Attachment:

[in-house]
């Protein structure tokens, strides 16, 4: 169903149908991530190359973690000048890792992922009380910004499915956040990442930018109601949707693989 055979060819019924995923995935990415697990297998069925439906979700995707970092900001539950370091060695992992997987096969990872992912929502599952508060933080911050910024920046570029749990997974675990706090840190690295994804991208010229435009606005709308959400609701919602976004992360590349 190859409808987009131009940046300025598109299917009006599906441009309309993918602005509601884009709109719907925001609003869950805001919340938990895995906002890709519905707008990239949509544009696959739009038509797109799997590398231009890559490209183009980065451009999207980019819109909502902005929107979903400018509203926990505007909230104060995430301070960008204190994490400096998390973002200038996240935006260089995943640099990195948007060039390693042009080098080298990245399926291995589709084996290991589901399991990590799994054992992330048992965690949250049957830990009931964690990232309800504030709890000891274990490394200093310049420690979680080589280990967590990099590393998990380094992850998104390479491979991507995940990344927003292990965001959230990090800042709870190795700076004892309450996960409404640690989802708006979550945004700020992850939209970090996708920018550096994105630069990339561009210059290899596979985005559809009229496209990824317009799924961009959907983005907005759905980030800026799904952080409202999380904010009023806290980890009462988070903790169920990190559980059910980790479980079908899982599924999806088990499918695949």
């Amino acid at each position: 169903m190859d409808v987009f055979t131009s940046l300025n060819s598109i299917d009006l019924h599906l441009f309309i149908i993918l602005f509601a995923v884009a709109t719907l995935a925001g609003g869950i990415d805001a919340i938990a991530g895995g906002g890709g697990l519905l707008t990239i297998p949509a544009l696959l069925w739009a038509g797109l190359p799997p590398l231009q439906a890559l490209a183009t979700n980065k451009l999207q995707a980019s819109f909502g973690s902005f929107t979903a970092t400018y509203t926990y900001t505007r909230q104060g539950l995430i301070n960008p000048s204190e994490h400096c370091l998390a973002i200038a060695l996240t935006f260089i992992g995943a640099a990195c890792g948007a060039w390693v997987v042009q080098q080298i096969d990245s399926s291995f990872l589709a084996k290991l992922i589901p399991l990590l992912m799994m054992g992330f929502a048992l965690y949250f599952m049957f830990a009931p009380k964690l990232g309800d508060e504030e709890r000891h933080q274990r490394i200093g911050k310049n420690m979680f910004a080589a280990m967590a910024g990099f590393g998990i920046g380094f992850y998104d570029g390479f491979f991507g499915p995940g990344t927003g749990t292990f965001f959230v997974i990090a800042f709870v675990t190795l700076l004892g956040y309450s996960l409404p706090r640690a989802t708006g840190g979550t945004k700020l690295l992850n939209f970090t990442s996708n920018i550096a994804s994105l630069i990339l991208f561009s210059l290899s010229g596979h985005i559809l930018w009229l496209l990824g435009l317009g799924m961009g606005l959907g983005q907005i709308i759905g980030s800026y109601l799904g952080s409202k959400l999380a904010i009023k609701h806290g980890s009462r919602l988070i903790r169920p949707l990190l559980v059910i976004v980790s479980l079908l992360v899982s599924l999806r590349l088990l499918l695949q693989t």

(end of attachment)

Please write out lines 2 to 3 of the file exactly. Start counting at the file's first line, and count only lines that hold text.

């Protein structure tokens, strides 16, 4: 169903149908991530190359973690000048890792992922009380910004499915956040990442930018109601949707693989 055979060819019924995923995935990415697990297998069925439906979700995707970092900001539950370091060695992992997987096969990872992912929502599952508060933080911050910024920046570029749990997974675990706090840190690295994804991208010229435009606005709308959400609701919602976004992360590349 190859409808987009131009940046300025598109299917009006599906441009309309993918602005509601884009709109719907925001609003869950805001919340938990895995906002890709519905707008990239949509544009696959739009038509797109799997590398231009890559490209183009980065451009999207980019819109909502902005929107979903400018509203926990505007909230104060995430301070960008204190994490400096998390973002200038996240935006260089995943640099990195948007060039390693042009080098080298990245399926291995589709084996290991589901399991990590799994054992992330048992965690949250049957830990009931964690990232309800504030709890000891274990490394200093310049420690979680080589280990967590990099590393998990380094992850998104390479491979991507995940990344927003292990965001959230990090800042709870190795700076004892309450996960409404640690989802708006979550945004700020992850939209970090996708920018550096994105630069990339561009210059290899596979985005559809009229496209990824317009799924961009959907983005907005759905980030800026799904952080409202999380904010009023806290980890009462988070903790169920990190559980059910980790479980079908899982599924999806088990499918695949």
């Amino acid at each position: 169903m190859d409808v987009f055979t131009s940046l300025n060819s598109i299917d009006l019924h599906l441009f309309i149908i993918l602005f509601a995923v884009a709109t719907l995935a925001g609003g869950i990415d805001a919340i938990a991530g895995g906002g890709g697990l519905l707008t990239i297998p949509a544009l696959l069925w739009a038509g797109l190359p799997p590398l231009q439906a890559l490209a183009t979700n980065k451009l999207q995707a980019s819109f909502g973690s902005f929107t979903a970092t400018y509203t926990y900001t505007r909230q104060g539950l995430i301070n960008p000048s204190e994490h400096c370091l998390a973002i200038a060695l996240t935006f260089i992992g995943a640099a990195c890792g948007a060039w390693v997987v042009q080098q080298i096969d990245s399926s291995f990872l589709a084996k290991l992922i589901p399991l990590l992912m799994m054992g992330f929502a048992l965690y949250f599952m049957f830990a009931p009380k964690l990232g309800d508060e504030e709890r000891h933080q274990r490394i200093g911050k310049n420690m979680f910004a080589a280990m967590a910024g990099f590393g998990i920046g380094f992850y998104d570029g390479f491979f991507g499915p995940g990344t927003g749990t292990f965001f959230v997974i990090a800042f709870v675990t190795l700076l004892g956040y309450s996960l409404p706090r640690a989802t708006g840190g979550t945004k700020l690295l992850n939209f970090t990442s996708n920018i550096a994804s994105l630069i990339l991208f561009s210059l290899s010229g596979h985005i559809l930018w009229l496209l990824g435009l317009g799924m961009g606005l959907g983005q907005i709308i759905g980030s800026y109601l799904g952080s409202k959400l999380a904010i009023k609701h806290g980890s009462r919602l988070i903790r169920p949707l990190l559980v059910i976004v980790s479980l079908l992360v899982s599924l999806r590349l088990l499918l695949q693989t």